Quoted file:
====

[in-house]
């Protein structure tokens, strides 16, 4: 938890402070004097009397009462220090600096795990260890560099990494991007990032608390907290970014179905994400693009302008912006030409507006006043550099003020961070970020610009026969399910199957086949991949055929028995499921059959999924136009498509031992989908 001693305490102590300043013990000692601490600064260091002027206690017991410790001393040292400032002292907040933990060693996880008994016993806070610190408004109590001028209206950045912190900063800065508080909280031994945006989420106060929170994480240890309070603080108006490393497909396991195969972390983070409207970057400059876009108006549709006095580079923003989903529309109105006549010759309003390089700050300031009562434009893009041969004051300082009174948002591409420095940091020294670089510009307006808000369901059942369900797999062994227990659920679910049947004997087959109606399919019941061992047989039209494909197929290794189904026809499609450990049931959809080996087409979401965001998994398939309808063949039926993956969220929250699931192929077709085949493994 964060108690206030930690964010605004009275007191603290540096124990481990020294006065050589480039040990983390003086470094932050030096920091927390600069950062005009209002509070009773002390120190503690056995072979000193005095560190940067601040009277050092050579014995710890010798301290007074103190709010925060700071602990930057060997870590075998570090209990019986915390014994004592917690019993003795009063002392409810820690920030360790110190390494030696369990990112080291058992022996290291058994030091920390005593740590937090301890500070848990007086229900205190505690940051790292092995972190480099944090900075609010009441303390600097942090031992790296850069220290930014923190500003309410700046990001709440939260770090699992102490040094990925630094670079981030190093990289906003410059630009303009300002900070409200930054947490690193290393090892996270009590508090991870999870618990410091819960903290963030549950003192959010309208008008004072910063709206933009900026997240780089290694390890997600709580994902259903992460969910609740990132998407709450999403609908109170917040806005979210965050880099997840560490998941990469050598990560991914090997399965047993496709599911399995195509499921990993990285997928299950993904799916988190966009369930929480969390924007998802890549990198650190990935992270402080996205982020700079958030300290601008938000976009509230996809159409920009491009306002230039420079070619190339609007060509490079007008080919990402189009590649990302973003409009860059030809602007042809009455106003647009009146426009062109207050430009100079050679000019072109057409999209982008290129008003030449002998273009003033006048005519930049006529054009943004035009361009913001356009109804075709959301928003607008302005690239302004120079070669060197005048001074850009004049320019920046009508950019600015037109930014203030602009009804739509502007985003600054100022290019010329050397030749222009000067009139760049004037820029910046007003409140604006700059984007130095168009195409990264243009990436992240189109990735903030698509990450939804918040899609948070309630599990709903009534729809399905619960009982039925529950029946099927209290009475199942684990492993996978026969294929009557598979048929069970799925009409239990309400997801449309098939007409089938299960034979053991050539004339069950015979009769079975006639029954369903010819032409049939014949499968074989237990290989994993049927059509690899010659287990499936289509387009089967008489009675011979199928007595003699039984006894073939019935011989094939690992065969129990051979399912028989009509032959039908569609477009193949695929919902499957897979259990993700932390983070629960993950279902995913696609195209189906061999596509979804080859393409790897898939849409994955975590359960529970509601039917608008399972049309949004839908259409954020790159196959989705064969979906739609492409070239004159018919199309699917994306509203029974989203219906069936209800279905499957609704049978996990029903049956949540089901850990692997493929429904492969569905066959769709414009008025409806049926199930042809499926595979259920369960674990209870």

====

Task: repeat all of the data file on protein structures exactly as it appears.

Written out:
[in-house]
């Protein structure tokens, strides 16, 4: 938890402070004097009397009462220090600096795990260890560099990494991007990032608390907290970014179905994400693009302008912006030409507006006043550099003020961070970020610009026969399910199957086949991949055929028995499921059959999924136009498509031992989908 001693305490102590300043013990000692601490600064260091002027206690017991410790001393040292400032002292907040933990060693996880008994016993806070610190408004109590001028209206950045912190900063800065508080909280031994945006989420106060929170994480240890309070603080108006490393497909396991195969972390983070409207970057400059876009108006549709006095580079923003989903529309109105006549010759309003390089700050300031009562434009893009041969004051300082009174948002591409420095940091020294670089510009307006808000369901059942369900797999062994227990659920679910049947004997087959109606399919019941061992047989039209494909197929290794189904026809499609450990049931959809080996087409979401965001998994398939309808063949039926993956969220929250699931192929077709085949493994 964060108690206030930690964010605004009275007191603290540096124990481990020294006065050589480039040990983390003086470094932050030096920091927390600069950062005009209002509070009773002390120190503690056995072979000193005095560190940067601040009277050092050579014995710890010798301290007074103190709010925060700071602990930057060997870590075998570090209990019986915390014994004592917690019993003795009063002392409810820690920030360790110190390494030696369990990112080291058992022996290291058994030091920390005593740590937090301890500070848990007086229900205190505690940051790292092995972190480099944090900075609010009441303390600097942090031992790296850069220290930014923190500003309410700046990001709440939260770090699992102490040094990925630094670079981030190093990289906003410059630009303009300002900070409200930054947490690193290393090892996270009590508090991870999870618990410091819960903290963030549950003192959010309208008008004072910063709206933009900026997240780089290694390890997600709580994902259903992460969910609740990132998407709450999403609908109170917040806005979210965050880099997840560490998941990469050598990560991914090997399965047993496709599911399995195509499921990993990285997928299950993904799916988190966009369930929480969390924007998802890549990198650190990935992270402080996205982020700079958030300290601008938000976009509230996809159409920009491009306002230039420079070619190339609007060509490079007008080919990402189009590649990302973003409009860059030809602007042809009455106003647009009146426009062109207050430009100079050679000019072109057409999209982008290129008003030449002998273009003033006048005519930049006529054009943004035009361009913001356009109804075709959301928003607008302005690239302004120079070669060197005048001074850009004049320019920046009508950019600015037109930014203030602009009804739509502007985003600054100022290019010329050397030749222009000067009139760049004037820029910046007003409140604006700059984007130095168009195409990264243009990436992240189109990735903030698509990450939804918040899609948070309630599990709903009534729809399905619960009982039925529950029946099927209290009475199942684990492993996978026969294929009557598979048929069970799925009409239990309400997801449309098939007409089938299960034979053991050539004339069950015979009769079975006639029954369903010819032409049939014949499968074989237990290989994993049927059509690899010659287990499936289509387009089967008489009675011979199928007595003699039984006894073939019935011989094939690992065969129990051979399912028989009509032959039908569609477009193949695929919902499957897979259990993700932390983070629960993950279902995913696609195209189906061999596509979804080859393409790897898939849409994955975590359960529970509601039917608008399972049309949004839908259409954020790159196959989705064969979906739609492409070239004159018919199309699917994306509203029974989203219906069936209800279905499957609704049978996990029903049956949540089901850990692997493929429904492969569905066959769709414009008025409806049926199930042809499926595979259920369960674990209870």